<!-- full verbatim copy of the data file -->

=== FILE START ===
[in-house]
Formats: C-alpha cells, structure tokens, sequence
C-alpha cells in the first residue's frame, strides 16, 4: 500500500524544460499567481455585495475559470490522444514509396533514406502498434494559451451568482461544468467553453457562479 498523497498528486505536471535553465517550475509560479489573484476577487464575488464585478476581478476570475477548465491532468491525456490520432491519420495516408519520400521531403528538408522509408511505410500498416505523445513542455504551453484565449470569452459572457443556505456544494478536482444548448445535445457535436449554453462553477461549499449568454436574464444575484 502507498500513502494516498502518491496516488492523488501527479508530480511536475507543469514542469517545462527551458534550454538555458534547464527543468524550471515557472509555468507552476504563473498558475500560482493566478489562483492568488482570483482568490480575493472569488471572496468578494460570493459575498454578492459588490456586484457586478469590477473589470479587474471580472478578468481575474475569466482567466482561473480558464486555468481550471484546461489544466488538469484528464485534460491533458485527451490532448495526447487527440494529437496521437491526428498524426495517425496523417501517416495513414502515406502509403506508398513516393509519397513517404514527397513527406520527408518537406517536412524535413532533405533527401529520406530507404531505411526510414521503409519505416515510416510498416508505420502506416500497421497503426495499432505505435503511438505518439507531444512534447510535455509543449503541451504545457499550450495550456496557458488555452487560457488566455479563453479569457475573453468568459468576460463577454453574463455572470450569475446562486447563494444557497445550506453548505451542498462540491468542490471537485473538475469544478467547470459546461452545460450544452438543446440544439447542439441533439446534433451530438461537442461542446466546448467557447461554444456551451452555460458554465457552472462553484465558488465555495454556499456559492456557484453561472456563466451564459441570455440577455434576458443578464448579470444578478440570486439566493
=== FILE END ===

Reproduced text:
[in-house]
Formats: C-alpha cells, structure tokens, sequence
C-alpha cells in the first residue's frame, strides 16, 4: 500500500524544460499567481455585495475559470490522444514509396533514406502498434494559451451568482461544468467553453457562479 498523497498528486505536471535553465517550475509560479489573484476577487464575488464585478476581478476570475477548465491532468491525456490520432491519420495516408519520400521531403528538408522509408511505410500498416505523445513542455504551453484565449470569452459572457443556505456544494478536482444548448445535445457535436449554453462553477461549499449568454436574464444575484 502507498500513502494516498502518491496516488492523488501527479508530480511536475507543469514542469517545462527551458534550454538555458534547464527543468524550471515557472509555468507552476504563473498558475500560482493566478489562483492568488482570483482568490480575493472569488471572496468578494460570493459575498454578492459588490456586484457586478469590477473589470479587474471580472478578468481575474475569466482567466482561473480558464486555468481550471484546461489544466488538469484528464485534460491533458485527451490532448495526447487527440494529437496521437491526428498524426495517425496523417501517416495513414502515406502509403506508398513516393509519397513517404514527397513527406520527408518537406517536412524535413532533405533527401529520406530507404531505411526510414521503409519505416515510416510498416508505420502506416500497421497503426495499432505505435503511438505518439507531444512534447510535455509543449503541451504545457499550450495550456496557458488555452487560457488566455479563453479569457475573453468568459468576460463577454453574463455572470450569475446562486447563494444557497445550506453548505451542498462540491468542490471537485473538475469544478467547470459546461452545460450544452438543446440544439447542439441533439446534433451530438461537442461542446466546448467557447461554444456551451452555460458554465457552472462553484465558488465555495454556499456559492456557484453561472456563466451564459441570455440577455434576458443578464448579470444578478440570486439566493